IDEAS home Printed from
MyIDEAS: Login to save this paper or follow this series

Counterparty Risk Externality: Centralized Versus Over-the-counter Markets

  • Viral V. Acharya
  • Alberto Bisin

We model the opacity of over-the-counter (OTC) markets in a setup where agents share risks, but have incentives to default and their financial positions are not mutually observable. We show that this setup results in excess "leverage" in that parties take on short OTC positions that lead to levels of default risk that are higher than Pareto-efficient ones. In particular, OTC markets feature a "counterparty risk externality" that we show can lead to ex-ante productive inefficiency. This externality is absent when trading is organized via a centralized clearing mechanism that provides transparency of trade positions, or a centralized counterparty (such as an exchange) that observes all trades and sets prices competitively. While collateral requirements and subordination of OTC positions in bankruptcy can ameliorate the counterparty risk externality, they are in general inadequate in addressing it fully.

If you experience problems downloading a file, check if you have the proper application to view it first. In case of further problems read the IDEAS help page. Note that these files are not on the IDEAS site. Please be patient as the files may be large.

File URL:
Download Restriction: no

Paper provided by National Bureau of Economic Research, Inc in its series NBER Working Papers with number 17000.

in new window

Date of creation: Apr 2011
Date of revision:
Publication status: published as “Counterparty Risk Externality: Centralized versus Over - the - counter Markets” with Alberto Bisin, Journal of Economic Theory , 2014, 149 , 153 - 182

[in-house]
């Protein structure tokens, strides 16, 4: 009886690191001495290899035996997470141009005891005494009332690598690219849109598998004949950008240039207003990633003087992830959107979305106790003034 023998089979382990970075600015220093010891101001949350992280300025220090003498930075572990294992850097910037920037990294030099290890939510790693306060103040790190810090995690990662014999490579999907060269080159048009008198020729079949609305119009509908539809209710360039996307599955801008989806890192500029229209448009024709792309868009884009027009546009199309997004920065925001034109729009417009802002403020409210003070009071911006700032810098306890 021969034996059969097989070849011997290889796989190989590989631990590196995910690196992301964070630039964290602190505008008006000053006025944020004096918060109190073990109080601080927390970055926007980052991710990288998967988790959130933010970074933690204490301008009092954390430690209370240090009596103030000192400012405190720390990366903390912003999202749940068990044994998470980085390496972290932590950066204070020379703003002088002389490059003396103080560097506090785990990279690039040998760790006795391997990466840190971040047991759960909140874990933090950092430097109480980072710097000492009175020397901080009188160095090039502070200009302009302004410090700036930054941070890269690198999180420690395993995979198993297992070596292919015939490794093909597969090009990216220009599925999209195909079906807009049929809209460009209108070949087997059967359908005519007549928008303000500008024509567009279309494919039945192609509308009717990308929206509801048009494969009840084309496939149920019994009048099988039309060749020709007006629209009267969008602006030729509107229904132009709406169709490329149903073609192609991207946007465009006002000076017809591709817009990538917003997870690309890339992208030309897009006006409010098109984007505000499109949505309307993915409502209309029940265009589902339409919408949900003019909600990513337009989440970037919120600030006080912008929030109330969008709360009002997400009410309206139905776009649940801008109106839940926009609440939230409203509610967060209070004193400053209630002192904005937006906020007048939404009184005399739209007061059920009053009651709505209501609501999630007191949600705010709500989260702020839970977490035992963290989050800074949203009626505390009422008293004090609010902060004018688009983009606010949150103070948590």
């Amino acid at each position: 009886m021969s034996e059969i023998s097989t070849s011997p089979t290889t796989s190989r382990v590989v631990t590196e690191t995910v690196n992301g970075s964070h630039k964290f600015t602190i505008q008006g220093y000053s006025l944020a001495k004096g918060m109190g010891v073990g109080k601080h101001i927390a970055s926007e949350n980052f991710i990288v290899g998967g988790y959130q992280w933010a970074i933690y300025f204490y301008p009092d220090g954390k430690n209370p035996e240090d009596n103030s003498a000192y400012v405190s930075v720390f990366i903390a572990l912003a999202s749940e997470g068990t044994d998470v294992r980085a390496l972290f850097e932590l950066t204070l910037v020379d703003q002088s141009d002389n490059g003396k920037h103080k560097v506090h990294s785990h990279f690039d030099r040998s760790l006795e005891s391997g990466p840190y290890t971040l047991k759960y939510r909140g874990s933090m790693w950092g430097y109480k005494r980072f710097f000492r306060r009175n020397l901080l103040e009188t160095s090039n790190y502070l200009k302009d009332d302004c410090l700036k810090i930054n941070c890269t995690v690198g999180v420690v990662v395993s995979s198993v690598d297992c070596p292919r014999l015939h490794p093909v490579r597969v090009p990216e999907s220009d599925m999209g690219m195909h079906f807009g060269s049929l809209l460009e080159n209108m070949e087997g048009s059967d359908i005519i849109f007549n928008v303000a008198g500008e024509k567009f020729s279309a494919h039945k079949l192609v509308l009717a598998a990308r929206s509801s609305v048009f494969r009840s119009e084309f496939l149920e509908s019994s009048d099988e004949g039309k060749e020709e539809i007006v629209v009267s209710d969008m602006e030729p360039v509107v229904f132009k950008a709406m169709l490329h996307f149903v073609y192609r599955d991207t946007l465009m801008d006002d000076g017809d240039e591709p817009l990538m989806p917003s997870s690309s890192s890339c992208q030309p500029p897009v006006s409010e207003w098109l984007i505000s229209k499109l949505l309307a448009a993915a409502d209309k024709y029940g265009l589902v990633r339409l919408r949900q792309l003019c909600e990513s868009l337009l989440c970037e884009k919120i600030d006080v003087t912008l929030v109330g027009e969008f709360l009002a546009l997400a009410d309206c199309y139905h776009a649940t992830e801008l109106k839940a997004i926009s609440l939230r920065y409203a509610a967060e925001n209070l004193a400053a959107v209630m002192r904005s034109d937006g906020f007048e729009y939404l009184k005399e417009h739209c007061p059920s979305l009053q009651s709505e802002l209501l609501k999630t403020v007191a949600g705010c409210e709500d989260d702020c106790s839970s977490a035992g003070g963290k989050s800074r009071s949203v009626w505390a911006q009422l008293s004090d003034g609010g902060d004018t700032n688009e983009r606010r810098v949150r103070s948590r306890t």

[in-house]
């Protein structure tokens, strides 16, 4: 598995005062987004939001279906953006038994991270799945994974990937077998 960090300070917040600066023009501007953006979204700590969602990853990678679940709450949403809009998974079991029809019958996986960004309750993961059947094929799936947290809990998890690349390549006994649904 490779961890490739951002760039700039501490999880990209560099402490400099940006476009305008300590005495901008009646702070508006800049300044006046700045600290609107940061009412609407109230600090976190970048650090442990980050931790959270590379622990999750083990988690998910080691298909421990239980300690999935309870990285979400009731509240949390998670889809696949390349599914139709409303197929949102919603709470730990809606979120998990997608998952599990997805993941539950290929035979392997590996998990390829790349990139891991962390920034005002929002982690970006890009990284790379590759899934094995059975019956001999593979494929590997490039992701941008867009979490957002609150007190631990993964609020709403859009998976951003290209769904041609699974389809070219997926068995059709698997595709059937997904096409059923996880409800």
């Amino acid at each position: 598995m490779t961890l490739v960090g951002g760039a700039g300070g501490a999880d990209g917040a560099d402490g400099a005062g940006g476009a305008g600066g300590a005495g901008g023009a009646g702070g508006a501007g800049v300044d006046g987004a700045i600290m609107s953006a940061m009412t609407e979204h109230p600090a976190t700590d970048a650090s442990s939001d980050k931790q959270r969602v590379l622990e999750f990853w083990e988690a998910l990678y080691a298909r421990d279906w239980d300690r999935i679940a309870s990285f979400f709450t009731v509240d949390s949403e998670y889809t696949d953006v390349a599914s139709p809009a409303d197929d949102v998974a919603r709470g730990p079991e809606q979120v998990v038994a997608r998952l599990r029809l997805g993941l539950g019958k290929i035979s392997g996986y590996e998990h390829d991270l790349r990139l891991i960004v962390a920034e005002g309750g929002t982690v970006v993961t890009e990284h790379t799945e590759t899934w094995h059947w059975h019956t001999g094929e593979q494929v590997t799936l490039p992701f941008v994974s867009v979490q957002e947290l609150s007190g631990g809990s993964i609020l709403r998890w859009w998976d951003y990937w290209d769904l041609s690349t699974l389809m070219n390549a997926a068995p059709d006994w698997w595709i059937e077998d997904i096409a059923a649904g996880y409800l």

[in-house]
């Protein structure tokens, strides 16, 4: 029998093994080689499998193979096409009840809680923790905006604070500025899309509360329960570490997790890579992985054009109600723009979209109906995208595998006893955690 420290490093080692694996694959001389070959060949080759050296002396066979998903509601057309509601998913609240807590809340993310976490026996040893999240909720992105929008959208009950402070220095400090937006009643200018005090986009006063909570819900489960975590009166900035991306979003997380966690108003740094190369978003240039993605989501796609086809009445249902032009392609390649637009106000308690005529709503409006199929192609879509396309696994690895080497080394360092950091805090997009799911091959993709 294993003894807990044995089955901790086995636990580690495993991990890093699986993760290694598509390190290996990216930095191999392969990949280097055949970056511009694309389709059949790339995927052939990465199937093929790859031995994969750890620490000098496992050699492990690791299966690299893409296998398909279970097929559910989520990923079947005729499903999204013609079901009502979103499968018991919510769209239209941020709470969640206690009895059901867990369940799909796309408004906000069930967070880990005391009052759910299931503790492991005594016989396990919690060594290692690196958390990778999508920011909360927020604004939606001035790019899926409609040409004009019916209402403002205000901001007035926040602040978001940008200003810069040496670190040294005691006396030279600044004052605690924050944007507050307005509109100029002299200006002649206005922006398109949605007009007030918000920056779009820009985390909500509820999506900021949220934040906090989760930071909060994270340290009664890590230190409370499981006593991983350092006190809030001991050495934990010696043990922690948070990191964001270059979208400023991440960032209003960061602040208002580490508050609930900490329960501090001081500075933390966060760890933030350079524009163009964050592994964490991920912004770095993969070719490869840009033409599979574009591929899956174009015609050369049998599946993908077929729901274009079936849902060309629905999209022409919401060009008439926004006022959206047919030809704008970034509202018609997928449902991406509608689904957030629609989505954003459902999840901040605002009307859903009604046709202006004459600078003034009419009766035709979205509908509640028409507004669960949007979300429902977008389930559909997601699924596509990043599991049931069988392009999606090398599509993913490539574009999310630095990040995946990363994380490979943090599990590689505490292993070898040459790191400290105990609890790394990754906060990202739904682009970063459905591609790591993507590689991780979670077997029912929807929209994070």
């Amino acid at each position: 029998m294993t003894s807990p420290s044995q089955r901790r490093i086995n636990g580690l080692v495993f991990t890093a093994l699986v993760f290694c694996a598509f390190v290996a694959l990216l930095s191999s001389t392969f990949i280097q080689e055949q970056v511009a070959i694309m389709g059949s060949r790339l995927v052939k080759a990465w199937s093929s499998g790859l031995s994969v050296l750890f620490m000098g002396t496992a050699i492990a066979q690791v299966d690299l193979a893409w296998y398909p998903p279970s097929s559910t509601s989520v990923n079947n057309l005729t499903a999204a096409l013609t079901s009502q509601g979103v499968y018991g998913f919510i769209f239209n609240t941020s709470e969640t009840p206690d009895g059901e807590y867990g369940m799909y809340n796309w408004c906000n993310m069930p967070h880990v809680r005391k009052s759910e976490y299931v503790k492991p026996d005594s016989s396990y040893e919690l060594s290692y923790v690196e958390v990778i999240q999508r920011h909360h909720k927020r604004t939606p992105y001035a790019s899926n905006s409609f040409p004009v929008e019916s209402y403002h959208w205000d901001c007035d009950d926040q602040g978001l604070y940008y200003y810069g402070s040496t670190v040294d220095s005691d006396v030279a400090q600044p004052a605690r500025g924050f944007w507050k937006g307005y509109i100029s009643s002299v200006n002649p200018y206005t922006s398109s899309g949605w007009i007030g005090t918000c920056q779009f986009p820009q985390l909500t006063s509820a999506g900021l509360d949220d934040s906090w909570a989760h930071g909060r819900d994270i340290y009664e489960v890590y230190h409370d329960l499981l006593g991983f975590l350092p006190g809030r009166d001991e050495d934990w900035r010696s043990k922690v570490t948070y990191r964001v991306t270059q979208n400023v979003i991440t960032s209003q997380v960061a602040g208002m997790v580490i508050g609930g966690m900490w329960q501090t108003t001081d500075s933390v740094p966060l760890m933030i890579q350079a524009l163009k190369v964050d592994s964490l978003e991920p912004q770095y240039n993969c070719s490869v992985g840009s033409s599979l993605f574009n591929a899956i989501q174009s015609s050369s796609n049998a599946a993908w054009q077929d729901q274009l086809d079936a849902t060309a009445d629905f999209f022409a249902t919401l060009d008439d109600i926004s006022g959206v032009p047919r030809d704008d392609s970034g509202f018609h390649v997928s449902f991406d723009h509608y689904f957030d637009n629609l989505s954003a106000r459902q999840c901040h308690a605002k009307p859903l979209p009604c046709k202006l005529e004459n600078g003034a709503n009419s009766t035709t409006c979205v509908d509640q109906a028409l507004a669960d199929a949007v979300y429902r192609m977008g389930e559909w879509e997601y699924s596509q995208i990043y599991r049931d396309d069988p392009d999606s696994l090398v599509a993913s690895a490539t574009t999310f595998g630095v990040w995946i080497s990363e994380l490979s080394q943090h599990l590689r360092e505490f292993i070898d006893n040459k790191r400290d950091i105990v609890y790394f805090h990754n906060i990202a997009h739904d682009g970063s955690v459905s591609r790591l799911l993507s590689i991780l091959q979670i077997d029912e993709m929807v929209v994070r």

Handle: RePEc:nbr:nberwo:17000
Note: AP
Contact details of provider: Postal: National Bureau of Economic Research, 1050 Massachusetts Avenue Cambridge, MA 02138, U.S.A.
Phone: 617-868-3900
Web page:

More information through EDIRC

References listed on IDEAS
Please report citation or reference errors to , or , if you are the registered author of the cited work, log in to your RePEc Author Service profile, click on "citations" and make appropriate adjustments.:

as in new window
  1. Darrell Duffie & Nicolae Garleanu & Lasse Heje Pedersen, 2005. "Over-the-Counter Markets," Econometrica, Econometric Society, vol. 73(6), pages 1815-1847, November.
  2. Alberto Bisin & John Geanakoplos & Piero Gottardi & Enrico Minelli & Herakles Polemarchakis, 2010. "Markets and contracts," Economics Working Papers ECO2010/29, European University Institute.
    • Alberto Bisin & John Geanakoplos & Piero Gottardi & Enrico Minelli & Heracles Polemarchakis, 2009. "Markets and Contracts," Working Papers 0915, University of Brescia, Department of Economics.
  3. Bisin, A. & Guaitoli, D., 1998. "Moral Hazard and Non-Exclusive Contracts," Working Papers 98-24, C.V. Starr Center for Applied Economics, New York University.
  4. Bisin, Alberto & Rampini, Adriano A., 2006. "Markets as beneficial constraints on the government," Journal of Public Economics, Elsevier, vol. 90(4-5), pages 601-629, May.
  5. Alberto Bisin & Adriano Rampini, 2006. "Exclusive contracts and the institution of bankruptcy," Economic Theory, Springer, vol. 27(2), pages 277-304, January.
  6. Ricardo J. Caballero & Alp Simsek, 2009. "Complexity and Financial Panics," NBER Working Papers 14997, National Bureau of Economic Research, Inc.